Of what befell our Knight when he left the Inn

It was dawn when Don Quixote went out from the Inn, so full of pleasure
to behold himself knighted that his very horse-girths were ready to
burst for joy. But calling to memory some advice that the Innkeeper had
given him, about the necessity of carrying with him money and clean
shirts when he went on his adventures, he determined to return to his
house and obtain these things, and also find for himself a Squire. For
this office he fixed in his own mind upon a ploughman, a neighbour of
his, a poor man who had many children, but yet a man who was very fit
as he thought to be his Squire.
With this view he turned Rozinante towards his own village, who,
knowing that he was on his way home, began to trot along with so good a
will that he seemed not to touch the ground.
He had not travelled far when he heard from a thicket hard by the
shrill cries of some weak and delicate mortal in grievous distress.
No sooner did he hear them than he exclaimed: ‘I am indeed thankful for
the favour done to me by giving me so soon an opportunity of performing
what is due to my profession, and gathering the fruits of my desires.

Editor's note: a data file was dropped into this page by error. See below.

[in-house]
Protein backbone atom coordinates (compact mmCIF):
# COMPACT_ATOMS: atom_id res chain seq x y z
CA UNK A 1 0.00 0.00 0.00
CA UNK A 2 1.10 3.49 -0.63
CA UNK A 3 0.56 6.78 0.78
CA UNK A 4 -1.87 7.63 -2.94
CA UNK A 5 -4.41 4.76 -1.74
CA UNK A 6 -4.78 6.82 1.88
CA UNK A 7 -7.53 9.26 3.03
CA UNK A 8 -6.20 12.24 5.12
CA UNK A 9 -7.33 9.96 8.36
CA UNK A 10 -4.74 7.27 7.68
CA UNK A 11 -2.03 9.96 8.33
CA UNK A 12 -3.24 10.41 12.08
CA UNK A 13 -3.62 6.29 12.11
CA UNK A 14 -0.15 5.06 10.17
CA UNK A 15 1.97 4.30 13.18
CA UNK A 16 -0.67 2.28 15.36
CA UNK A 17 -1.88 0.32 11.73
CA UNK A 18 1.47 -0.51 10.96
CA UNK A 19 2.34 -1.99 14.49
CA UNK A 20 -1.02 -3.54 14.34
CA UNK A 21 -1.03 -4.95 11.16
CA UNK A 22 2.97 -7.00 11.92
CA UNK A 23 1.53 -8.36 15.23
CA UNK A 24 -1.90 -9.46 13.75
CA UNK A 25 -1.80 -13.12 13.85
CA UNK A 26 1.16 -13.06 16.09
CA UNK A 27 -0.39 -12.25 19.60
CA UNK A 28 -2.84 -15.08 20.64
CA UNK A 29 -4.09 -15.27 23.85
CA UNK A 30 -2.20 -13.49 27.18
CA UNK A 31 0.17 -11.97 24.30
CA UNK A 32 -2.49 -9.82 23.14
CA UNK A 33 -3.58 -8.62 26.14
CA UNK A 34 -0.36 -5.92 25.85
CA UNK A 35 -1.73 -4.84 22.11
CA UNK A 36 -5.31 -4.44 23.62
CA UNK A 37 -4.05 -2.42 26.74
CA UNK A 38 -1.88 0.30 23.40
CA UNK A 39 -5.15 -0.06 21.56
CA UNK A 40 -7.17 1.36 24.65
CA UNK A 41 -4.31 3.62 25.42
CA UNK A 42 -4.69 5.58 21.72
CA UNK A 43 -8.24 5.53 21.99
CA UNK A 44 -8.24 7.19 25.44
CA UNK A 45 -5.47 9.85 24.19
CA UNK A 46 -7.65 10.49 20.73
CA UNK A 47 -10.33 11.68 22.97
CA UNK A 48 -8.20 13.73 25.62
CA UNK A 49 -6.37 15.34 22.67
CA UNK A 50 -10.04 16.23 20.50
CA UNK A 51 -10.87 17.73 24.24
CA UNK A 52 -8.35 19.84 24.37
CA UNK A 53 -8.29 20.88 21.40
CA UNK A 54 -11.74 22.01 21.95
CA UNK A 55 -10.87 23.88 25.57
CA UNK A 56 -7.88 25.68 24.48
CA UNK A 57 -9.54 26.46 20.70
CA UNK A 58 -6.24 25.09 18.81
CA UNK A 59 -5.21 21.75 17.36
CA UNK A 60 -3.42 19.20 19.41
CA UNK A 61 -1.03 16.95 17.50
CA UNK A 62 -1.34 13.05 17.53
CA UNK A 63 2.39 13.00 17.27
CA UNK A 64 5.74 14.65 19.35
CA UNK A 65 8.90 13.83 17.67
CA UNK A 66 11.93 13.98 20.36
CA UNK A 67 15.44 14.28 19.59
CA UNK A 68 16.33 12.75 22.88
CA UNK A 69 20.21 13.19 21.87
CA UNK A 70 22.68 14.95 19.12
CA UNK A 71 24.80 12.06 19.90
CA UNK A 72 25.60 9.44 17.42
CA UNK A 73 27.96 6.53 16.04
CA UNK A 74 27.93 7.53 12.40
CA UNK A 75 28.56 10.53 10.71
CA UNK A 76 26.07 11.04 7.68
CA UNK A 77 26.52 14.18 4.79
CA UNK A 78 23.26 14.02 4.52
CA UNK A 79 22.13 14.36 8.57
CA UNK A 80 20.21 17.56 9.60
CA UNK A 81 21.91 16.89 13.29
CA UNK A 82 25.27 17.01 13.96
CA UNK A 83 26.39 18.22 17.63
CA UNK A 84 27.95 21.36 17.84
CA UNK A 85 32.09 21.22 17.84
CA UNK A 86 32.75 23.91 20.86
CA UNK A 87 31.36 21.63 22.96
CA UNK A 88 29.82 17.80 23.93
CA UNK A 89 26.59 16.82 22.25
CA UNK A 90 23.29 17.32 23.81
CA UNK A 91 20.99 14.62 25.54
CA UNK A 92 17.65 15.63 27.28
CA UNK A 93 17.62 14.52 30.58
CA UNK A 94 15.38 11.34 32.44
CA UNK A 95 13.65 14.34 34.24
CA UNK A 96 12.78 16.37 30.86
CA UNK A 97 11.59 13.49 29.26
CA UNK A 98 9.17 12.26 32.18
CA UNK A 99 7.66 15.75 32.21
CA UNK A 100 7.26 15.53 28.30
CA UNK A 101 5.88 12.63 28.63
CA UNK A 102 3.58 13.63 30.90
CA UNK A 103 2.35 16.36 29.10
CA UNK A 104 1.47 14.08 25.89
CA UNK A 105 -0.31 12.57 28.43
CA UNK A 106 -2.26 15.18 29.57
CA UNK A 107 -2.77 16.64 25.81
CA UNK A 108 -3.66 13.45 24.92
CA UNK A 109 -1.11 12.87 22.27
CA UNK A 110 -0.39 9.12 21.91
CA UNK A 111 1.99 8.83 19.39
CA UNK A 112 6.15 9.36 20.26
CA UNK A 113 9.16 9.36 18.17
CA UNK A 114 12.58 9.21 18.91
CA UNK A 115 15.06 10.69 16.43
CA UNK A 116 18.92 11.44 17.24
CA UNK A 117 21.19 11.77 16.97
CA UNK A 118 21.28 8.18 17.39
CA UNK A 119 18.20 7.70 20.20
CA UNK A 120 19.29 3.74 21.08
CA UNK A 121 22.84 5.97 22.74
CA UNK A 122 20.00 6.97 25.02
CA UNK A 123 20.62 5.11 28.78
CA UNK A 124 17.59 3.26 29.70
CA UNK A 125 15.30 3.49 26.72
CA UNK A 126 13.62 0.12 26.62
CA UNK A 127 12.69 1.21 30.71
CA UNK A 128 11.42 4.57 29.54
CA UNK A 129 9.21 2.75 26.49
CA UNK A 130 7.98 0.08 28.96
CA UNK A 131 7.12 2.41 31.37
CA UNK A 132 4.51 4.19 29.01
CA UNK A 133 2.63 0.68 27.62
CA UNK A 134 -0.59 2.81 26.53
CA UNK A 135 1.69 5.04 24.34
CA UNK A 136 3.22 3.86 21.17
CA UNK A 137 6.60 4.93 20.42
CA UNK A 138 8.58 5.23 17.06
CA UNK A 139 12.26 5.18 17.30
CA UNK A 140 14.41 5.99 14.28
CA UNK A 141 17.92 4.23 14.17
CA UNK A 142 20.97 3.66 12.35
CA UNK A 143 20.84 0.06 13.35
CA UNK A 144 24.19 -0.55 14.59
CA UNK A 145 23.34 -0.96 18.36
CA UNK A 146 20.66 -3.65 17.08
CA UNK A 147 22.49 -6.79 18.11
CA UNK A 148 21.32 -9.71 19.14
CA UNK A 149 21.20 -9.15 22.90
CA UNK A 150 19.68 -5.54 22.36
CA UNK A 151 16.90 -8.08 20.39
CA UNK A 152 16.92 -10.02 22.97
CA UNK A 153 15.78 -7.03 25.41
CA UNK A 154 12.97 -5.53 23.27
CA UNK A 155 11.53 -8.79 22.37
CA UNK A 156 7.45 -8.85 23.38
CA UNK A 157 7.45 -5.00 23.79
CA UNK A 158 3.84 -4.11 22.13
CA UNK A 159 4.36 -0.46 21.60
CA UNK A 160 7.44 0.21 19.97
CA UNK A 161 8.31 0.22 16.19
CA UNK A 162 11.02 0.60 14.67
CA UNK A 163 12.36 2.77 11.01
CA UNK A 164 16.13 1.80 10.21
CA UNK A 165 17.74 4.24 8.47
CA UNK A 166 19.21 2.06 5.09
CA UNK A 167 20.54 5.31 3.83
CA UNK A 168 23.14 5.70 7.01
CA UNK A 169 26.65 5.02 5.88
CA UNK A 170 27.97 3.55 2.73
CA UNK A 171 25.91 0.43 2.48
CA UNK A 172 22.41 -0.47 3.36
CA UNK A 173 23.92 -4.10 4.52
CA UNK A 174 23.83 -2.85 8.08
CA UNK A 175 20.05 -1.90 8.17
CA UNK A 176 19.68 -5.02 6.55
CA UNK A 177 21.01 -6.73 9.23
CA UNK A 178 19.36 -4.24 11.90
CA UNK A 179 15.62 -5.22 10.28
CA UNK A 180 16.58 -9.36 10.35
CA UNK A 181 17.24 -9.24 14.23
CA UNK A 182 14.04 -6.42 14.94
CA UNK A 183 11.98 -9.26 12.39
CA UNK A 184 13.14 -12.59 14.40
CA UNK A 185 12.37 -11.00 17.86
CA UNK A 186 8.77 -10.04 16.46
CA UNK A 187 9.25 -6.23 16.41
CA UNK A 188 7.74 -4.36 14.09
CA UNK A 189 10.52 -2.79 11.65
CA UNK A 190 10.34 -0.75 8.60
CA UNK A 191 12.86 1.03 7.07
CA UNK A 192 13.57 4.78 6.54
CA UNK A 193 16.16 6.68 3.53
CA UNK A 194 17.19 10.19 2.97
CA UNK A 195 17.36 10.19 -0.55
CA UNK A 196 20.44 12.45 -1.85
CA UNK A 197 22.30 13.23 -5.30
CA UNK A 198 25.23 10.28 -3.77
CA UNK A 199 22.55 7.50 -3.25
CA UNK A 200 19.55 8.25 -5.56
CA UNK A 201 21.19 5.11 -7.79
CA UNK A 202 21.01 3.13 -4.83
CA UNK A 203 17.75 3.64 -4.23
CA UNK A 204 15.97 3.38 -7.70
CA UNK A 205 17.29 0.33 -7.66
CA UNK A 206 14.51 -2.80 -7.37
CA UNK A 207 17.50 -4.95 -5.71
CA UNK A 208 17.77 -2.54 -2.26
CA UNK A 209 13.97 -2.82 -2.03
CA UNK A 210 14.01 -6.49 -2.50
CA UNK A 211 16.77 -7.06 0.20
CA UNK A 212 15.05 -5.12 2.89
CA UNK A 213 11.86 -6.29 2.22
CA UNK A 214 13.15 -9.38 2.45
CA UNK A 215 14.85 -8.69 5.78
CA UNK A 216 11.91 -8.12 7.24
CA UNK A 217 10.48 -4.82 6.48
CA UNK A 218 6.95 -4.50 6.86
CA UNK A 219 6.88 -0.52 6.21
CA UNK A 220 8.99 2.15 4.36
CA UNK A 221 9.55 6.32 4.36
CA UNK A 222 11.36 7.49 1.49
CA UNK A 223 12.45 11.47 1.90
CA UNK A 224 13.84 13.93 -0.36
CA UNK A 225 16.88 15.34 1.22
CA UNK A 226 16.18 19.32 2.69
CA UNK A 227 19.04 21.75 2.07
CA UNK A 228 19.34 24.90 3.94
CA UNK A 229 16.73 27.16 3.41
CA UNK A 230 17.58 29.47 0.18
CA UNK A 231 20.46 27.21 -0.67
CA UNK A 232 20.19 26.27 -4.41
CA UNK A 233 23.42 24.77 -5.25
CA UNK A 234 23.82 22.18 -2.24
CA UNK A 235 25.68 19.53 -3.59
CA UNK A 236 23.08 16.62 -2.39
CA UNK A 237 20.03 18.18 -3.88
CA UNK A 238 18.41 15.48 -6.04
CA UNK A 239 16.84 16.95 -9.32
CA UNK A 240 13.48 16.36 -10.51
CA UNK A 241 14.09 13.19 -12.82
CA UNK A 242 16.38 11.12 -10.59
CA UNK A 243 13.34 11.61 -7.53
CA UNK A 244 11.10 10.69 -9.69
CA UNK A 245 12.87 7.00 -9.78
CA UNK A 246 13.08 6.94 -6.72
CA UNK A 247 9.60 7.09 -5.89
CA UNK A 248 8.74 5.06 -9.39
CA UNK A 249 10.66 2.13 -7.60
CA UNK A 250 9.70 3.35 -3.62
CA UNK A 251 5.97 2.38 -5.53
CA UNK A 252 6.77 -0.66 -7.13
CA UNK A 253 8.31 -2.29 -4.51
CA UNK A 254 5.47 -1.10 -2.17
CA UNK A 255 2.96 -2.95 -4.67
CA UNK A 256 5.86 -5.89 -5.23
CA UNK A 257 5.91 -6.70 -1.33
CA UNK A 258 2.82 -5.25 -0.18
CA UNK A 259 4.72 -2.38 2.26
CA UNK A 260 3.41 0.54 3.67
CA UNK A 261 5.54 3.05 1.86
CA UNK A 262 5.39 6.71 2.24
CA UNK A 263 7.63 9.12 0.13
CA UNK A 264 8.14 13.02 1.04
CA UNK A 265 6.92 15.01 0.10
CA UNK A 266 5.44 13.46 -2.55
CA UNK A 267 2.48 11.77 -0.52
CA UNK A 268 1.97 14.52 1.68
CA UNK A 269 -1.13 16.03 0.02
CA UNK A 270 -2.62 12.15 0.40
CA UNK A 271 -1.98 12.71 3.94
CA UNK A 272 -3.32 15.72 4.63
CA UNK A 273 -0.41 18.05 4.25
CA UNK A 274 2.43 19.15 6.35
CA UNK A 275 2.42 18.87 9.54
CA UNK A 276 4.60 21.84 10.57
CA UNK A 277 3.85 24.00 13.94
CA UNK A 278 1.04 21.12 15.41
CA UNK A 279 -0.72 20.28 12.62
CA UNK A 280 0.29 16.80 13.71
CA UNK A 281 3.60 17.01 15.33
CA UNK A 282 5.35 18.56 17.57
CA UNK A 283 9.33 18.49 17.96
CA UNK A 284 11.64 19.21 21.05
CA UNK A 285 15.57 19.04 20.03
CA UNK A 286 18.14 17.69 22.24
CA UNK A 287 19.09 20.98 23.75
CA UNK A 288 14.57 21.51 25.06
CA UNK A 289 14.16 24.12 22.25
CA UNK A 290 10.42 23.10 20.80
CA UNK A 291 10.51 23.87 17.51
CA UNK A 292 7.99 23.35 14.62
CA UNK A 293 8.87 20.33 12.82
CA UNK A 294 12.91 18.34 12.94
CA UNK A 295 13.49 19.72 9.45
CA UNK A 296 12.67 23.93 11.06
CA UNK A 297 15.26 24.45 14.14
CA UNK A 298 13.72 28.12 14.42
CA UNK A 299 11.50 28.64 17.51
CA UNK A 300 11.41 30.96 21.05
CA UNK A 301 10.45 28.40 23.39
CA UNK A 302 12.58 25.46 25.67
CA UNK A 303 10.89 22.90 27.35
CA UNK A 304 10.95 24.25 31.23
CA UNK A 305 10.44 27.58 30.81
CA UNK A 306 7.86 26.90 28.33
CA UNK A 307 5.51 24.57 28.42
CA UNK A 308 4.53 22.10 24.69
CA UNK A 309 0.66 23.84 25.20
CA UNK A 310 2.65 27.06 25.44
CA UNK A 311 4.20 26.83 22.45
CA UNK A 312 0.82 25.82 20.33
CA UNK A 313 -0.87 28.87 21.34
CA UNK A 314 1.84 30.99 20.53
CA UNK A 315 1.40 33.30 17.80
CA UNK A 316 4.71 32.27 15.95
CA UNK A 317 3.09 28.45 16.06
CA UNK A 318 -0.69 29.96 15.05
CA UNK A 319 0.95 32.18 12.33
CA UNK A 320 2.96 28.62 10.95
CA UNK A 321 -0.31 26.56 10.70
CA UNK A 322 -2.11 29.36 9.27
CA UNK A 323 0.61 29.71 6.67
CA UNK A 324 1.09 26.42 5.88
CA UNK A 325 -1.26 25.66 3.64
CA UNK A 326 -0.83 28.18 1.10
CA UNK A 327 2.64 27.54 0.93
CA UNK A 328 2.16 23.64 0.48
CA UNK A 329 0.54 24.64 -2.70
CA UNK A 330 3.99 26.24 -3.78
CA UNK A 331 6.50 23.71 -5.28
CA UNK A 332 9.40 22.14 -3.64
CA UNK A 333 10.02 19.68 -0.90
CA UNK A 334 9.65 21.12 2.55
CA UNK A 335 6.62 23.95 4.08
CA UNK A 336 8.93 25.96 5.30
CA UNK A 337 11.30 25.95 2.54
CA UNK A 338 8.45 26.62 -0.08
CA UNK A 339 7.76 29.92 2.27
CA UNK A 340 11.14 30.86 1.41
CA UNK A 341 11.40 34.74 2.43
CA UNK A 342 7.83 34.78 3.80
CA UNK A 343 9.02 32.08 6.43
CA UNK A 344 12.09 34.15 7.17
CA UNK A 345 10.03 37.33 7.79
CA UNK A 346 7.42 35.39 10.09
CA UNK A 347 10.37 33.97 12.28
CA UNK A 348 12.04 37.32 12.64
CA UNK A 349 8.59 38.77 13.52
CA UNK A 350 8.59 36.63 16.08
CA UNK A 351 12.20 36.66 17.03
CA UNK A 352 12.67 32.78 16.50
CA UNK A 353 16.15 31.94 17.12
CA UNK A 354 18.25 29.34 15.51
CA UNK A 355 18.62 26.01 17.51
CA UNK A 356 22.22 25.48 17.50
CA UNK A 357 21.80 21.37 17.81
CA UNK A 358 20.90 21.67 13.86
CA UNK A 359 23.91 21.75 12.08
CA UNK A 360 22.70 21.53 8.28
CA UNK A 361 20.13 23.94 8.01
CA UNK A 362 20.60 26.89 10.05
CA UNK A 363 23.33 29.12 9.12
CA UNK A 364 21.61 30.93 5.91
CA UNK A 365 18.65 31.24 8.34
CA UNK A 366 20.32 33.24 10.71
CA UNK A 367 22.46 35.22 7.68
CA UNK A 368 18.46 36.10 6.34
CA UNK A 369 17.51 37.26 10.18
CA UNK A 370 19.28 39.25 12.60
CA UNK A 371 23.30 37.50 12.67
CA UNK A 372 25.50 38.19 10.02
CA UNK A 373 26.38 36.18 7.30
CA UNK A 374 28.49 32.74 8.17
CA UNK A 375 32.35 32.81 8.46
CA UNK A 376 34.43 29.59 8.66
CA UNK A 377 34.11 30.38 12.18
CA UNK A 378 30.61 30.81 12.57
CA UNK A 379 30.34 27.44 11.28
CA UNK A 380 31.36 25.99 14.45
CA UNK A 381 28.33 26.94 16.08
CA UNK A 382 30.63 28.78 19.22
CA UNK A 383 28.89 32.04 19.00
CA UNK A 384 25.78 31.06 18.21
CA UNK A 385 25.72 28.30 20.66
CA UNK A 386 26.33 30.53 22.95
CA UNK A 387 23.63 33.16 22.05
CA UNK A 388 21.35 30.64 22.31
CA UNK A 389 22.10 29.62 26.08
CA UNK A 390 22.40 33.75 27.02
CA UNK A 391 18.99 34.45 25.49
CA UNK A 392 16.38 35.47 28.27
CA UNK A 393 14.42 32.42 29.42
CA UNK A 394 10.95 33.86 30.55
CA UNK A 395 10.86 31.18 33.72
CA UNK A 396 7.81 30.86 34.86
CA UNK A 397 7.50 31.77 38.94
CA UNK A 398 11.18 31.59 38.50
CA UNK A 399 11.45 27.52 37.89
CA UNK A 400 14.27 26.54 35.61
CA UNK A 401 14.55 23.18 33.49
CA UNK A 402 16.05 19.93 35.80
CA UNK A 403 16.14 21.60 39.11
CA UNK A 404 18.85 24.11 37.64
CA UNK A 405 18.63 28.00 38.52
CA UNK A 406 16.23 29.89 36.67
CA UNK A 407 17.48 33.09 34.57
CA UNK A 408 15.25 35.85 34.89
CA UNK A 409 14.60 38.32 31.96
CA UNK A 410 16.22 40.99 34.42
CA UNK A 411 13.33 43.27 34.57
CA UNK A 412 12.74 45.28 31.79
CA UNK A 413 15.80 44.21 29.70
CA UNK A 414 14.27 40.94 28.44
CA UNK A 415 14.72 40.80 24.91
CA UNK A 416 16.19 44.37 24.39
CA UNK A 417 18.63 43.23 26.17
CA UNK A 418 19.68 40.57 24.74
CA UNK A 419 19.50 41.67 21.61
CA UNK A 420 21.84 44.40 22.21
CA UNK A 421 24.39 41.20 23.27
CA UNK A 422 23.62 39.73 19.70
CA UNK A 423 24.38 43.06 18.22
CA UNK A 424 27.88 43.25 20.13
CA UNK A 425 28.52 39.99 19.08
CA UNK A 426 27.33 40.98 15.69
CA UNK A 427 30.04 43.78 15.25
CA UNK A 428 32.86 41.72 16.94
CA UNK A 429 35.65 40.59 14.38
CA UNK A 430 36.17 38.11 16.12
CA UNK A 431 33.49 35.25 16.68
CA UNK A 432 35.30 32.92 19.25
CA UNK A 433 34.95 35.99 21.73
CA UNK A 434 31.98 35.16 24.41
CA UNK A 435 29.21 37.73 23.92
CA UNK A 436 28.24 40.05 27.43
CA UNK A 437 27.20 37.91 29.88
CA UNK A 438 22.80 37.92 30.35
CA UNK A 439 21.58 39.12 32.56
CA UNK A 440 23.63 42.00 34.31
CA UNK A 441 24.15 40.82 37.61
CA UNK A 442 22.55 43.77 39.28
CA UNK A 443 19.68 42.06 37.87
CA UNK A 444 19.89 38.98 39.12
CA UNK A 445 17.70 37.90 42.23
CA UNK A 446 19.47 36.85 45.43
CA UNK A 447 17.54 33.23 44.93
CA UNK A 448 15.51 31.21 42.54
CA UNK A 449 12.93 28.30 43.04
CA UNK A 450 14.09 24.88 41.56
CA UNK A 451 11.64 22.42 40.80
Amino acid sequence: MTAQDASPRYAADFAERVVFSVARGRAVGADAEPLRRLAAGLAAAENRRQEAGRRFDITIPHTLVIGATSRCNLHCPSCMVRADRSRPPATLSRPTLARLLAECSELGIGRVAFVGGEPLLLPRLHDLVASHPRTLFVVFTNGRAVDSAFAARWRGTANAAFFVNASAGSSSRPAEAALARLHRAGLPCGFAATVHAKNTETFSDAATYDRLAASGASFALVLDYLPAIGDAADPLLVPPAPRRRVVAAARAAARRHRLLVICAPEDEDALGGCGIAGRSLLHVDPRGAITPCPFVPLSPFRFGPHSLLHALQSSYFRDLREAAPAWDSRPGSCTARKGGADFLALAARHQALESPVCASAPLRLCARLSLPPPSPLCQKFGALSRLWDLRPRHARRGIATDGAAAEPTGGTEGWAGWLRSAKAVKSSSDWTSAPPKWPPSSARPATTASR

These cries doubtless come from some distressed man or woman who has
need of my protection and aid.’
Then turning the reins, he guided Rozinante towards the place whence
the voice seemed to proceed. And within a few paces after he had
entered into the thicket, he saw a mare tied up to one oak, and to
another was tied a youth, all naked from the middle upward, of about
fifteen years of age. Now it was he that cried so pitifully, and not
without cause. For a sturdy fellow of a farmer was beating him soundly
with a girdle, accompanying each stroke with a reproof and piece of
advice, saying: ‘The tongue must peace and the eyes be wary.’ And the
boy, whose name was Andrew, answered: ‘I will never do it again, good
master, I will never do it again. I promise to have more care of your
things from henceforth.’
Seeing what passed, Don Quixote cried out with an angry voice: ‘Ill it
beseems you, discourteous Knight, to deal thus with one that cannot